“I know because I was there”: Archives, social justice and the Hillsborough Disaster

hillsborough_anniversary
2009 banner to commemorate 20 years since the Hillsborough Disaster. Photo by Linksfuss (CC-BY-SA 3.0)

Victoria Hoyle is York City Archivist and is studying for a PhD in the Department of History.

The role of archives in social justice activity is a hotly contested topic at the moment.  Around the world documentary evidence is being discovered, gathered and made accessible in order to bring to light injustices and inequalities perpetuated in the past.  In The Hague the UN International Criminal Tribunals for Rwanda and the Balkans have collected thousands of linear metres of records for war crime trials. In Australia, the Find and Connect project has collated archives of orphanages, homes and other institutions where generations of aboriginal children were held after being removed from their families. In Canada the same process is currently underway for the records of the Indian Residential Schools, supporting truth and reconciliation with native peoples. Here in the UK the records of the Hillsborough Stadium Disaster have been digitised in consultation with the families of the victims and placed online in an unprecedented disclosure of police and government documents.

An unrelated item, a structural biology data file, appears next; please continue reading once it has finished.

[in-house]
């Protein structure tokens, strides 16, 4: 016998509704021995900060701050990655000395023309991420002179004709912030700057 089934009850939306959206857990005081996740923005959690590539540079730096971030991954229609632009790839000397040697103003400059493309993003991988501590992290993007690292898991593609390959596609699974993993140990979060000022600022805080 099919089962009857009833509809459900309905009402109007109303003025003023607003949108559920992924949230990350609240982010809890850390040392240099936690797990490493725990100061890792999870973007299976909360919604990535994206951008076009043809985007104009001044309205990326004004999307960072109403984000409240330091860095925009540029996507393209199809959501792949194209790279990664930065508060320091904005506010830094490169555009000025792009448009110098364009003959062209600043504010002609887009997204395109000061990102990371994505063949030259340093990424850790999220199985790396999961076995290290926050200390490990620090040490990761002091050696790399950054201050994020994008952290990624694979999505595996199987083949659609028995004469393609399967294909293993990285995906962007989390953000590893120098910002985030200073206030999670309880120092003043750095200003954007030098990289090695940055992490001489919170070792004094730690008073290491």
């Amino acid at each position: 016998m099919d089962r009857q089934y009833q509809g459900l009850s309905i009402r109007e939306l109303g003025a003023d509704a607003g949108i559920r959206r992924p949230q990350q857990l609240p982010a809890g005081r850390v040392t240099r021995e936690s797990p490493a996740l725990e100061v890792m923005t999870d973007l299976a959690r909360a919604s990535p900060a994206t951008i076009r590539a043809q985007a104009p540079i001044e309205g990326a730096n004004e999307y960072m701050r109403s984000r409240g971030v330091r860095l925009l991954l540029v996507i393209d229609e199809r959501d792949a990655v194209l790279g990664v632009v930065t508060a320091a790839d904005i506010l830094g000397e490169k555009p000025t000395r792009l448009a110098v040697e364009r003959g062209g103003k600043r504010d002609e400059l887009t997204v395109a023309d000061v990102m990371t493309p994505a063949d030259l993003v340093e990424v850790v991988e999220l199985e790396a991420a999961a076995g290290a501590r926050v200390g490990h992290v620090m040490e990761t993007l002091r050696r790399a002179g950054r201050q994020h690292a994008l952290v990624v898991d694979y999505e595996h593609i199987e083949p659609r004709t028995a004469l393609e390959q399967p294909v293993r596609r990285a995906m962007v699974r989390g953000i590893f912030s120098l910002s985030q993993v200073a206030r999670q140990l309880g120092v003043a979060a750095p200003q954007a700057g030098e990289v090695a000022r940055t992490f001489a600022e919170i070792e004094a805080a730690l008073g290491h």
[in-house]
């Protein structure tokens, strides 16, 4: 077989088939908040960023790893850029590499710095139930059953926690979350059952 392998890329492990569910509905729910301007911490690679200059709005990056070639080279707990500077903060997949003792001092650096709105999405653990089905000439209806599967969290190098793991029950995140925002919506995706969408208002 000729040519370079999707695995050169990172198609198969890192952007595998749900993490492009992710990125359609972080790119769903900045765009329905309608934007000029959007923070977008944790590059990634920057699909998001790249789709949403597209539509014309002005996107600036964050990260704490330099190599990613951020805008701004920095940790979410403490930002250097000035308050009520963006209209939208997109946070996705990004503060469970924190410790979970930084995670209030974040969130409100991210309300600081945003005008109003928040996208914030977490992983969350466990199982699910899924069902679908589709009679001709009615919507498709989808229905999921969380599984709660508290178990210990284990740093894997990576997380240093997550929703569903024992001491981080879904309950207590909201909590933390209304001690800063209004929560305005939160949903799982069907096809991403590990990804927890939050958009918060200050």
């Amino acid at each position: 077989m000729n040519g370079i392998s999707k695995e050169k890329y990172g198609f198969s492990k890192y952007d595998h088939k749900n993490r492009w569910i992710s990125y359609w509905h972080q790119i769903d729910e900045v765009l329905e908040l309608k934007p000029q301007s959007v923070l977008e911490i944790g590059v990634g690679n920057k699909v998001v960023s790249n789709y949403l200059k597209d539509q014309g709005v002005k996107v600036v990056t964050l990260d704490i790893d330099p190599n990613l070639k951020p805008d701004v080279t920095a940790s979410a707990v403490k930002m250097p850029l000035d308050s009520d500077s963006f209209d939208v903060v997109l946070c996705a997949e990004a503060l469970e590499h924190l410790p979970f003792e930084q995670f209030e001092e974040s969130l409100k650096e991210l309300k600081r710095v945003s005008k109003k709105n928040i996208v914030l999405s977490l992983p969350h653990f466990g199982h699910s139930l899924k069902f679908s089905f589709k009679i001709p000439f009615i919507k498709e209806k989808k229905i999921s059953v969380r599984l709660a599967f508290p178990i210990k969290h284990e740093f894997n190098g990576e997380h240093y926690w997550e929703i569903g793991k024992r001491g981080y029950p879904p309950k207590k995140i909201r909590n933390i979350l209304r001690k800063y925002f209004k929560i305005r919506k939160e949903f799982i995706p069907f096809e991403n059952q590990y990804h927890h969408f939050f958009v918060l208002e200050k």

On 15th April 1989 ninety-six Liverpool football fans were crushed to death because of overcrowding at Hillsborough stadium in Sheffield during an FA cup semi-final match. Another 700 people were injured.  In the immediate aftermath stories about the violent and drunken behaviour of fans prior to, during and after the tragedy were circulated by the police and received extensive coverage in the media.  The Sun newspaper infamously ran a front page story – “The Truth” – which squarely placed blame for the tragedy on the victims. Out-of-control fans were accused of stealing from the dead, of urinating on police and disrupting attempts to save lives.  It was a version of events that played into what Phil Scraton, Professor of Criminology and member of the Hillsborough Independent Panel, has called “hooligan hysteria”.  By dehumanising the victims – thirty-eight of whom were children – and implicating them in their own deaths, the public’s attention was shifted away from the actions of the police and other authorities.  Archival evidence has subsequently shown this version of events to be entirely false.

After many years of campaigning by victims’ families and several inconclusive investigations the Hillsborough Independent Panel was formed in 2009.  Its purpose was to manage the disclosure of government and police records relating to the disaster, to interpret the records for the public and to create a permanent, discoverable archive. For the first time full disclosure was made of the records of all of the agencies, including those which would ordinarily have been closed.  In 2012 the publication of the Panel’s final report coincided with the release of over 355,000 scanned documents online and the establishment of places of deposit for the 450,000 hardcopy records in Sheffield and Liverpool.